Celebrate the upcoming Fourth of July with hot dogs, watermelon, fireworks, or what have you, but please also consider supporting an independent store this Independence Day -- in particular, an indie bookstore.
My husband and I recently experienced true heartbreak when we discovered that one of our favorite bookstores in the country, Books Etc. in Portland, Maine, had closed. (They still have a location in Falmouth that we plan to check out.) Quite frankly, we still haven't gotten over the closing of WordsWorth Books in Harvard Square, though we are glad for the continued existence of Curious George Goes to WordsWorth. We loved these stores, we put our money where our hearts were, and we still lost them.
Why do we love our indies? Because more money goes back into the community. Because they feel the way a cozy bookstore should. But mostly, because their staff picks and store displays are consistently more interesting than the center tables at the big stores -- why, yes, I have already heard of Malcolm Gladwell, he's been on the bestseller list for nearly FIVE YEARS, I can't imagine that there is a book-buying household left in America that hasn't got a copy of The f*$&ing Tipping Point, and I can't believe that this space is being used for books we all already know about. There's a Barnes & Noble affiliate near me that has had Lolita on its "notables" table for literally years now. Yes, it's a notable book, but it's been around since 1955 and had at least 2 movie adaptations, I think we've all heard of it by now, so does it honestly need that much promotion? Or is there perhaps a NEW BOOK that the shoppers might like to have brought to their attention instead?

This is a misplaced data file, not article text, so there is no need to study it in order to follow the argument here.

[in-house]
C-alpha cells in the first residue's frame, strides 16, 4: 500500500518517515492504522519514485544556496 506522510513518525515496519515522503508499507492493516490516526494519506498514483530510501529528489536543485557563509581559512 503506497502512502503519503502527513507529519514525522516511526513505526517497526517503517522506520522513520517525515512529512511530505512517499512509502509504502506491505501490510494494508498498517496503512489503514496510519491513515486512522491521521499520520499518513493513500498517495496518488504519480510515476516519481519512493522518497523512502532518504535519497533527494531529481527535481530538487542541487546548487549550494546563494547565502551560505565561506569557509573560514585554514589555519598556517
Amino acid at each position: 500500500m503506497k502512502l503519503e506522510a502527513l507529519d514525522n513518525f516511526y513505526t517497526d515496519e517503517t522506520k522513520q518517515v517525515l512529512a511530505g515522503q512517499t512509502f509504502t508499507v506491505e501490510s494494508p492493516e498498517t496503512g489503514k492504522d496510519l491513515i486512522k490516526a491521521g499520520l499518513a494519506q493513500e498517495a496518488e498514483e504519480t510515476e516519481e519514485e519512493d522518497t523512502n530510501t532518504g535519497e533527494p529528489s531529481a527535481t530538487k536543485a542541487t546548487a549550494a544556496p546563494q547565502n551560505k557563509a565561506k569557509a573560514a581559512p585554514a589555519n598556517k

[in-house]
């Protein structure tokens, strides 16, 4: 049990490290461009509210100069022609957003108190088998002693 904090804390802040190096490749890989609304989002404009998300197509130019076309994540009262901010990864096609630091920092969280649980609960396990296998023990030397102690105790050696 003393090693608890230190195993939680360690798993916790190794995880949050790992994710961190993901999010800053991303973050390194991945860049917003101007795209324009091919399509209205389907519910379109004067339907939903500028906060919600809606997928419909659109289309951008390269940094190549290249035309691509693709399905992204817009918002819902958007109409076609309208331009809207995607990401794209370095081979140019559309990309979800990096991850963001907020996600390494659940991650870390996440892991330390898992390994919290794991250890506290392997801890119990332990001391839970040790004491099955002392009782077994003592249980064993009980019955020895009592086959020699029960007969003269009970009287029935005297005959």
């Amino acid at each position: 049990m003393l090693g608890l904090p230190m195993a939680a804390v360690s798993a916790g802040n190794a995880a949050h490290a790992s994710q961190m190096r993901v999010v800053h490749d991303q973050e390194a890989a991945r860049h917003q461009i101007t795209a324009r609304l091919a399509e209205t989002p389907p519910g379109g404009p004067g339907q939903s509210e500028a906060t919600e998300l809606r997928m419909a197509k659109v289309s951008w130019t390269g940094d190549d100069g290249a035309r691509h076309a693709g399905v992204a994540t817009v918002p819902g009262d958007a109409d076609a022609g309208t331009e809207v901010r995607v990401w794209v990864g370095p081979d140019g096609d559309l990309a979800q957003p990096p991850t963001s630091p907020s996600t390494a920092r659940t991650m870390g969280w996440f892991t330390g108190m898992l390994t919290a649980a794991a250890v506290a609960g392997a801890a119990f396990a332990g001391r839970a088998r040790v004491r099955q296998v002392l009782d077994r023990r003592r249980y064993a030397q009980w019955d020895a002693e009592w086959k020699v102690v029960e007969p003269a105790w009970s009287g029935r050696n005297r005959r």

Don't get me wrong, I understand the need to have a best-sellers table and to stock books that will make money, but the staff at indie bookstores tend to have more diverse recommendations (e.g. something besides The Kite Runner), and for that my husband and I are extremely grateful. Going to a larger bookstore makes us feel like there's nothing new on the shelves, when of course that just isn't so. When we go to an indie bookstore, we nearly always walk out with something promising and unexpected.
A final anecdote: yesterday I dropped by one of my favorite local indies, to ask about the upcoming author readings. This was because I've made a commitment to start going to more readings, in particular those readings that would otherwise be sparsely-attended. Two staff members went through the list with me, and crossed off a few authors who they knew would draw a good crowd (I'd love to attend those as well, but readings often conflict with a certain beloved toddler's bedtime, so I have to pick and choose), and we decided that probably the best thing to do would be to call 15 minutes before each reading started, and zip on over to show support if it was needed.
Then one of the booksellers asked me why I was seeking out the potentially less popular readings, and I said that I was just starting out myself, and I figured that if I can't get off my ass to support unknown and debut authors, how can I expect others to support me when my turn comes?
"Oh!" he said, a large and utterly genuine smile spreading across his face. "You're a novelist? And with a toddler at home? That's just fantastic, congratulations!"
Yeah. I love independent bookstores. Get off your ass and go give them some money. I'm putting some links on the right-hand side to help you find one near you.
Coming this Friday: my first blog contest